Nicola Sturgeon was out of ideas for Scottish independence

Nicola Sturgeon has run out of the road. It’s that simple. Scotland’s First Minister, a senior communicator with strong claims to being Britain’s most effective political leader, concluded the only way was down. The bigger and more important point is that her departure means an independence movement that also cannot see the next step forward.

Even before one gets to her recent blunders, it was clear that Sturgeon was running out of ideas on how to move forward in the face of Westminster’s intransigence. This is the crucial point, far more so than their miscalculations in their gender recognition reform bill. When Scottish nationalists searched for a plan to force a new referendum, they found they had no answers.

There’s no reason to doubt her sincerity as she said that “in my head and in my heart I know the time is now.” But to put it another way, she has realized that she is facing ever tougher struggles and no longer has the struggle to overcome them.

Sturgeon was good enough to know that she was making mistakes she might not have made a few years ago. One might be tempted to see the GRR law dispute as a catalyst that has made it much easier for people to change their official gender. But it was more a symptom than a cause. Behind the empathic nature, Sturgeon was a ruthless leader who crushed internal resistance. Such people do not show that they have lost their touch. This was perhaps the first time Sturgeon had gotten so far out of step with their country that a majority of Scots sided with him when Westminster vetoed the measure.

There were other issues designed to obscure independence efforts. Her SNP government has come under increasing criticism for its record on education, the NHS and drug-related deaths. There were also attacks over a loan that her husband, the SNP’s chief executive, had made to the party.

Above all, however, it was about the question of independence. Only Westminster can grant another referendum and has declined, arguing that it has only been nine years since the last one and dismissing the argument that Brexit has made a significant change in circumstances. Sturgeon, wisely unwilling to support an illegal election, failed to force the issue even when the majority of seats in Scotland’s elections were won by pro-independence parties.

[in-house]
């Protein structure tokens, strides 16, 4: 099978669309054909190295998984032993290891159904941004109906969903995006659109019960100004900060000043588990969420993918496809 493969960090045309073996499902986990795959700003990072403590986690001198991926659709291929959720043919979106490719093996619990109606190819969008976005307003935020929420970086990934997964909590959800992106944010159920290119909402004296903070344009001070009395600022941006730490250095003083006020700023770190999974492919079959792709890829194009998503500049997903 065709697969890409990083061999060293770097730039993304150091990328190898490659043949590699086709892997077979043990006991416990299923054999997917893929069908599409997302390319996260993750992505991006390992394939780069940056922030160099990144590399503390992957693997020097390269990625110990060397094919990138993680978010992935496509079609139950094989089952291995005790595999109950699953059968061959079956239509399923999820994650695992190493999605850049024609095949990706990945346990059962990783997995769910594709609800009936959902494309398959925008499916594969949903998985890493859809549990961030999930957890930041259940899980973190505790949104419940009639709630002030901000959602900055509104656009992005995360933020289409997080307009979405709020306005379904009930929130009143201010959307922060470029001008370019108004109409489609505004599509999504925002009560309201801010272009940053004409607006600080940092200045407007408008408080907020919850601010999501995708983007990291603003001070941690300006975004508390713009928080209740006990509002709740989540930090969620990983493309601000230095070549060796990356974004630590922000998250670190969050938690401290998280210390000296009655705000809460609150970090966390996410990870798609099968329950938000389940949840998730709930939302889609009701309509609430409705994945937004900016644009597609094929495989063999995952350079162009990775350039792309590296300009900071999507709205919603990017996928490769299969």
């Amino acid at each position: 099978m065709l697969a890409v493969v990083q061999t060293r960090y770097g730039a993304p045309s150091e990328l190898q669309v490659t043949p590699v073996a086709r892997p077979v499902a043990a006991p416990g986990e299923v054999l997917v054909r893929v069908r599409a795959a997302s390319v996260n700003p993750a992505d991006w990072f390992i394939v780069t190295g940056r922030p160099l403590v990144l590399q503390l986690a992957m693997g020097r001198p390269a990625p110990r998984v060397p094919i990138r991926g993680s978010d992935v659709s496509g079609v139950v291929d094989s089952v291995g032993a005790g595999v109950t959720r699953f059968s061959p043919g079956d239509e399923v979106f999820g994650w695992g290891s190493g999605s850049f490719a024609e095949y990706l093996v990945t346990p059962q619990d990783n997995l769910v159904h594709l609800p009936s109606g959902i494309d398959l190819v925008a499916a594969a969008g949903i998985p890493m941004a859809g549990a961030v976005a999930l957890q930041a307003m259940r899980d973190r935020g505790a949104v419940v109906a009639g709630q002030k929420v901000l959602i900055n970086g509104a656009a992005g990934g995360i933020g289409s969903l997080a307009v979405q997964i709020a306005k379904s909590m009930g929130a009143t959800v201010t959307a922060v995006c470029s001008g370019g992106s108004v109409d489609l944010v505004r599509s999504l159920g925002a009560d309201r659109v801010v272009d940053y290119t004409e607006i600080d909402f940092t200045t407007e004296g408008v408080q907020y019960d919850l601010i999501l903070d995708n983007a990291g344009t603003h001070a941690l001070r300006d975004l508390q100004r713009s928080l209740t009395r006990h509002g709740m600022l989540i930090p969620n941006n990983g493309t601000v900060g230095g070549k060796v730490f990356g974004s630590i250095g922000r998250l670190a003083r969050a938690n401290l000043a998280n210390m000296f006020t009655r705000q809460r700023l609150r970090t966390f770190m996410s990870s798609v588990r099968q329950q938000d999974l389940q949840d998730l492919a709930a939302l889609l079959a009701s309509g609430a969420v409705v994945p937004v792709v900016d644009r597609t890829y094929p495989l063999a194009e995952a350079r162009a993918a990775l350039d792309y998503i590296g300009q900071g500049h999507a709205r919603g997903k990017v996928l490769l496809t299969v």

Subsequent wheezes failed to start. A challenge to the right to vote was dismissed without the expected uproar. Their latest plan to declare the next Westminster elections a de facto referendum was deeply flawed and was rejected even within the SNP. Nor has it been able to expand the appeal of nationalism beyond its core support.

Even Brexit was a double-edged sword, reigniting separatism but raising new questions about the practicalities. In a last-ditch effort to ward off critics, Sturgeon called a conference on tactics next month. But the event likely seemed to be turning into an attack on their leadership and a showcase for more radical and untrustworthy measures.

The focus is now on the successor. Some will want a more confrontational leader, although that could backfire. And there are toxic departments to manage.

There is no surefire replacement, although many hype up young Treasury Secretary Kate Forbes. A deeply religious figure known for being unhappy with gender law, she was fortunate to be on maternity leave during the vote.

But the next leader needs to look like he has a credible plan to get the independence push back on track. And we know it’s not easy – if it were, Sturgeon would have done it.

The party with the most to gain now is Labour. Their Scottish leader, Anas Sarwar, is already aiming for 12-15 wins in the Westminster elections – significant progress. And the prospect of a Labor government in London will boost their votes in Scotland. This revival is still the unionists’ best hope for stemming the Separatist tide.

Independence remains, and is likely to remain, the crucial issue in Scottish politics, regardless of who takes over the baton of the SNP. Separatist sentiment is not abating and support is higher among younger voters. The SNPs’ challenge is to build a campaign to raise support to a level that cannot be ignored. Another referendum, although it may take a decade, is still a likely possibility. But leaders matter and a deadlock favors unionists, as does a Labor resurgence.

Unionists may celebrate the end of a formidable enemy, but a situation where about half of Scots want independence but democracy denies them a means to secure it cannot be sustained indefinitely. They too must gain support for their cause.

As for Sturgeon herself, within minutes of the news, pundits determined that she had not secured independence, promoting the stereotype that all political careers end in failure. This is an inadequate conclusion. She rebuilt the Separatist campaign after the 2014 defeat and created an image of a modern, confident, liberal Scotland capable of standing on its own two feet. Just because she didn’t get all the way there doesn’t mean she didn’t push the journey forward.

She has big shoes to fill, and history may yet show that her tenure was the pinnacle of separatism. This is a good day for unionists. Nonetheless, those who wish to preserve the UK would be foolish to simply rest and assume that the battle is now won simply because a talented general has left the field. Nicola Sturgeon was out of ideas for Scottish independence

Adam Bradshaw

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